I don't want to prove anything, I merely want to live.
-- Anna Karenina
A good part of my holiday weekend was spent in the desert with wife, dogs and friends. There was much neck-craning as the fire burned down, trying to see Andromeda and other heavenly bodies, which can get pretty funny without a star map ("There's Mars!" "Cool -- it does look kind of red." "Oh, wait, no -- there's Mars!" etc.).
Conversations around the campsite were similarly all over the map, variably profound, deranged, and happily inane, but one in particular has really stayed with me. My friend Phillip and I were talking about Tolstoy (Hey, now that Dancing With the Stars is on hiatus, what else does one discuss?), and he noted that when Tolstoy started out writing Anna Karenina, he saw Anna as a villain, the anti-heroine of a cautionary moral tale, but as he got further into the work...
"She seduced him," I said, because Tolstoy did in fact have a change of heart about his adulterous protagonist, the further his project progressed: he ended up having such compassion for Anna that far from a figure of scorn, she became his beloved, capital-H Heroine by the final draft.
Phillips and I talked about how characters can change your opinions about them, and I confessed that I'm a bit leery of the old "My character took on a life of her own!" thing. It strikes me as a somewhat sentimental notion, too redolent of Artist-Writer as the Great Creator and all that. I do think it's true that when you get deeply involved with a fictional creation, the actions your unconscious suggests for them to do can be surprising, even startling. But in Tolstoy's case, I think what happened was fundamentally different.
From what I know of Leo and his methodology, he was a ceaseless observer of his culture and the people in it. Like all great writers, he wasn't so much spinning tales made out of imaginary whole cloth as he was reporting on the known. Tolstoy was a conduit, a receiver and transmitter; he was a kind of divine divining rod, with perceptions so acute and empathy so intuitive, that I've always felt in reading Anna K (three times so far and more to come, God willing) that it's as if I'm reading what a book written by life itself might be like.
Bear with me here, those of you who are Russian Lit fans and would like to say, "I have Count Tolstoy right here, and he says, You know nothing of my work!": I don't really think Tolstoy created an imaginary villainess who seduced him into making her a heroine. I think that what he was doing was bringing an already existing, specific-but-universal, emblematic-of-the-epoch woman of his day, age and culture into focus.
The more Tolstoy learned about what a contemporary woman at this moment in Russia's (and the planet's) history was really like, the more accurate, less judgmental, and transcendentally real Anna Karenina became. She couldn't be what he'd preconceived her to be, once he'd fine-tuned his already exquisite sensitivities to the task of seeing who the living 1877 Anna looked like; she had to be who she really was.
And that, most readers would agree, is a large part of why she still seems alive to us, over a hundred and thirty years later.
I think that's one reason my wife and I are obsessed with Beyonce -- cultural icon as avatar of where we are and who we are, right now -- but I'm here to talk about screenwriting, or rather, to open up a conversation about it. Here's my point:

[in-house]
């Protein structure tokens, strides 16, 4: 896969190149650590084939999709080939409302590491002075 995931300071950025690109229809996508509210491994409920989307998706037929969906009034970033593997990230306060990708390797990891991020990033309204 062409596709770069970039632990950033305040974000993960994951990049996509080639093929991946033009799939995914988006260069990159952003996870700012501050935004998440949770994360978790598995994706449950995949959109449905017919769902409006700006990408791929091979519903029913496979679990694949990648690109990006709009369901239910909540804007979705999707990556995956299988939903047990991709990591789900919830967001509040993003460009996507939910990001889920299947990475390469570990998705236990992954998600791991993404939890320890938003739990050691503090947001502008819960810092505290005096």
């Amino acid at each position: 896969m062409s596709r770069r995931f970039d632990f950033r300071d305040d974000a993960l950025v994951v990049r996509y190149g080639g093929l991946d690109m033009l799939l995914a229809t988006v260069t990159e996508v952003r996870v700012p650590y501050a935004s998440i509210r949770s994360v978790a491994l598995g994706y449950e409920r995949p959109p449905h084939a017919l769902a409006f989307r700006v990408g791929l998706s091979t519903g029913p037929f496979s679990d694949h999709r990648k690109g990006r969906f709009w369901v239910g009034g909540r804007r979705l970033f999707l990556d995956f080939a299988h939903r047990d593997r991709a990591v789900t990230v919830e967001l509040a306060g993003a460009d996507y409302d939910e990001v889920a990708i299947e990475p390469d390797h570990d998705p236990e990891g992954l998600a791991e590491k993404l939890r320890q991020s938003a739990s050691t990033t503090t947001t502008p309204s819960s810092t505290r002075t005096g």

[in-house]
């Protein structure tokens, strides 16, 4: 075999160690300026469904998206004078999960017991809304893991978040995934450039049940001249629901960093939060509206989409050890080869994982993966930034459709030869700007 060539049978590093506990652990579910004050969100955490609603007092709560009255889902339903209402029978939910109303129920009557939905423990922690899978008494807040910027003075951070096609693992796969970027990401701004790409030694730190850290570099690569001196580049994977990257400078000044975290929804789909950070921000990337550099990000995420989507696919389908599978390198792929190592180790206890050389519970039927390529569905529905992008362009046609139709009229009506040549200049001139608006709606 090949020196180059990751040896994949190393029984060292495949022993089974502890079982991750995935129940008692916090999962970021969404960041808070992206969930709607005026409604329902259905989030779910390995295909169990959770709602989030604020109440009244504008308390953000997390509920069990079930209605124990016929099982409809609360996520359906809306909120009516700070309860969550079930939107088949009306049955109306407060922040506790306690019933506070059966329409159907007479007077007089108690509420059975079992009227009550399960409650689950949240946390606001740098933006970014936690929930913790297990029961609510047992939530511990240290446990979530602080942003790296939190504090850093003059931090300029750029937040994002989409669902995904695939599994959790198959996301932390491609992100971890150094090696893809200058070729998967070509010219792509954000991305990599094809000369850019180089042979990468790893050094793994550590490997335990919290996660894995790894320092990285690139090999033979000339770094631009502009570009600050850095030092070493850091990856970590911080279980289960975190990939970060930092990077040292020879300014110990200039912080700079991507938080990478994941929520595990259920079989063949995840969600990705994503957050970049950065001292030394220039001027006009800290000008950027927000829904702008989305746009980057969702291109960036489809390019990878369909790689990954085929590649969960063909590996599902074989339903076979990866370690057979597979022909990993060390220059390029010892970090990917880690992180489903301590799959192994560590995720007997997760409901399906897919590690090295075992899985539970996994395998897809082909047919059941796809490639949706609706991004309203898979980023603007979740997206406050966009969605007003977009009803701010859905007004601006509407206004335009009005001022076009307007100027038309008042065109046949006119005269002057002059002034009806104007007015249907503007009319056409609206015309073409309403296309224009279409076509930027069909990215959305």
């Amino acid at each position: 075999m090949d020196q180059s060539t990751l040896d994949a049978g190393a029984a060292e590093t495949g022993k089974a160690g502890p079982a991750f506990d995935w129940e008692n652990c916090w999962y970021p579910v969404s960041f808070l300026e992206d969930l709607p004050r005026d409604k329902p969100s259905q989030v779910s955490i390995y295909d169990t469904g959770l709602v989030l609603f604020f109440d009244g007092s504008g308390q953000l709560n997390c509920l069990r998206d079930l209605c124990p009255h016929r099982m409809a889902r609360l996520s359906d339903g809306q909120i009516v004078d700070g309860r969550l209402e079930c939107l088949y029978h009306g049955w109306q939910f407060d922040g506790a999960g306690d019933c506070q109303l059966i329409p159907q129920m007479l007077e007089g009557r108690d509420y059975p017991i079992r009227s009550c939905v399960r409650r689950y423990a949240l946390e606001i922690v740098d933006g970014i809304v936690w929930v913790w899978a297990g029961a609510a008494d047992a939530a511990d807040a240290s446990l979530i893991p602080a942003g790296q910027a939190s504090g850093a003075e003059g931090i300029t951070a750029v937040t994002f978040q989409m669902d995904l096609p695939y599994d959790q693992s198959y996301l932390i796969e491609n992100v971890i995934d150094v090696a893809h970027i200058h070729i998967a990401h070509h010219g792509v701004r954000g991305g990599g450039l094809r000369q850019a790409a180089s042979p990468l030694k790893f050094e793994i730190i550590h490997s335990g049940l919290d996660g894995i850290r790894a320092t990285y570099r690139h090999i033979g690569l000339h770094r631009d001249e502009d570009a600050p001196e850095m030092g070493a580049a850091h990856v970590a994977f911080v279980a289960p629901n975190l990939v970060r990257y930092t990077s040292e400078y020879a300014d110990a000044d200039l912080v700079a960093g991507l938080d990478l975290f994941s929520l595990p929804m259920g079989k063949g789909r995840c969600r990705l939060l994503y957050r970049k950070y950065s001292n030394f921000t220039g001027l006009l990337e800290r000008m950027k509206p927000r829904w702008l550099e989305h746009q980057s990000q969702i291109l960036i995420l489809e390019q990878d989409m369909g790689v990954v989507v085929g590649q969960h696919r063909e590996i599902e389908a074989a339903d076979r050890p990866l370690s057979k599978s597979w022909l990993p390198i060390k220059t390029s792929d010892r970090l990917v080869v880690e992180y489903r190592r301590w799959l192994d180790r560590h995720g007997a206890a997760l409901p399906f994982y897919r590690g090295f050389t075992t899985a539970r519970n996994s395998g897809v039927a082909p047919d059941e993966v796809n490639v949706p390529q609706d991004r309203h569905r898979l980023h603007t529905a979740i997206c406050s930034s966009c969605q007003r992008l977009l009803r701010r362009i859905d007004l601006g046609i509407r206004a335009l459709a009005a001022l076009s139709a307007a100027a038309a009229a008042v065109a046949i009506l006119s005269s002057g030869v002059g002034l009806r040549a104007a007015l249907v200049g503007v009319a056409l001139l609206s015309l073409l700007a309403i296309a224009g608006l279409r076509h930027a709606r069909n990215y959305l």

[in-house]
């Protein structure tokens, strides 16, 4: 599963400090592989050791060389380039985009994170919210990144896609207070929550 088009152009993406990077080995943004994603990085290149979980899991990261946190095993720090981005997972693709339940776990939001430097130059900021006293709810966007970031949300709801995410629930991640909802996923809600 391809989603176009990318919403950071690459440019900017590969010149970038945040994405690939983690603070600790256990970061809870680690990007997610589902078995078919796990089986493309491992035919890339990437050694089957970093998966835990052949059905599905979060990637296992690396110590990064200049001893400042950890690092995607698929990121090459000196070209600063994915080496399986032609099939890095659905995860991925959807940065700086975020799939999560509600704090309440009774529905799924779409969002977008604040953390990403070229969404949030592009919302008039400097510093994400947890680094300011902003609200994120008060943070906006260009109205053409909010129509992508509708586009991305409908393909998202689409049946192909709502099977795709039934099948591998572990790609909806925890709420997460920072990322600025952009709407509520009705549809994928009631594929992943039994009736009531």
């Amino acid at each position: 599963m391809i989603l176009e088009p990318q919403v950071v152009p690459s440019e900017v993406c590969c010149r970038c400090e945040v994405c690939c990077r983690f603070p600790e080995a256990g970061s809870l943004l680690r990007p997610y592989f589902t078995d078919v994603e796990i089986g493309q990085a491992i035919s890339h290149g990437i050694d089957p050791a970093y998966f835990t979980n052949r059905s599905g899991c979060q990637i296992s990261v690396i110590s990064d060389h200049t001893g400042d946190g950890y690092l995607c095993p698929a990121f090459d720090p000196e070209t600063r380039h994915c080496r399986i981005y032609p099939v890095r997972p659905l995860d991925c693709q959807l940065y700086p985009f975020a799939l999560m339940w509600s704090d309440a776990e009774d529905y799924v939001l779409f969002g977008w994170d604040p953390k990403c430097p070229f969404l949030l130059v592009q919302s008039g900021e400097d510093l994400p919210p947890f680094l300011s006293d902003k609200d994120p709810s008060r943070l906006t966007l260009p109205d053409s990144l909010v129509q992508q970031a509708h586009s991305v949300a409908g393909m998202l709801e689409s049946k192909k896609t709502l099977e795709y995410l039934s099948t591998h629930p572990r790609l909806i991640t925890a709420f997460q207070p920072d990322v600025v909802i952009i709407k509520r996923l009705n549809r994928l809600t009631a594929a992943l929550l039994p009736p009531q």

We are living on the verge of we-don't-know-what. Our world is in crisis on every conceivable level, and certainly on the economic front, if you're paying attention to the gloomier of the punditry, we can expect things to get a lot worse before they get better. Yet we Americans have also just lived through a historic election that was all about the triumph of hope and a faith in change. Much of our political conversation these days centers on: How different will it be? Will it be too much the same? What, exactly, is the next presidency (and the future of our country) going to look like?
You wouldn't write a movie about "today" with a Bush Republican world view. Now is not the time, some Hollywood watchers have noted, to release a comedy about the hilarities of going into debt called Confessions of a Shopaholic. But then, what is it the time for? If you accept my premise -- that the job of great writers is to accurately perceive the moment they're living in, and reflect on this present moment with us and for us -- this is an incredibly rich and strange opportunity for scribes. What does it feel like to be us, at this point in our lives? I think that's the inquiry our most intriguing and effective screenwriting is bound to come from.
This doesn't mean, by the way, that one has to literally write about the here and now. A key ingredient to the success of Mad Men is that although it takes place in the early 1960s, the emotional feel of that time -- filtered through the prism of Matt Weiner's take on our here and now -- has an eerie resonance: it's about a moment just before a paradigm shifted, when change was staring us in the face, but we couldn't quite recognize it.
When I talk to industry colleagues these days, invariably we end up musing on the currently unknowable, i.e where are the currents taking us? What kind of a movie is the public going to want to see? What is the nature of the story that we're all living in right now?
I don't have an answer, and this is where you come in. Call it a readers and lurkers alert: I'm genuinely curious to hear, especially from those of you who've yet to comment here, how what you're working on has been affected by current events, and what you think the present-day screenwriter could and should be writing about. Living the RomCom wants to know.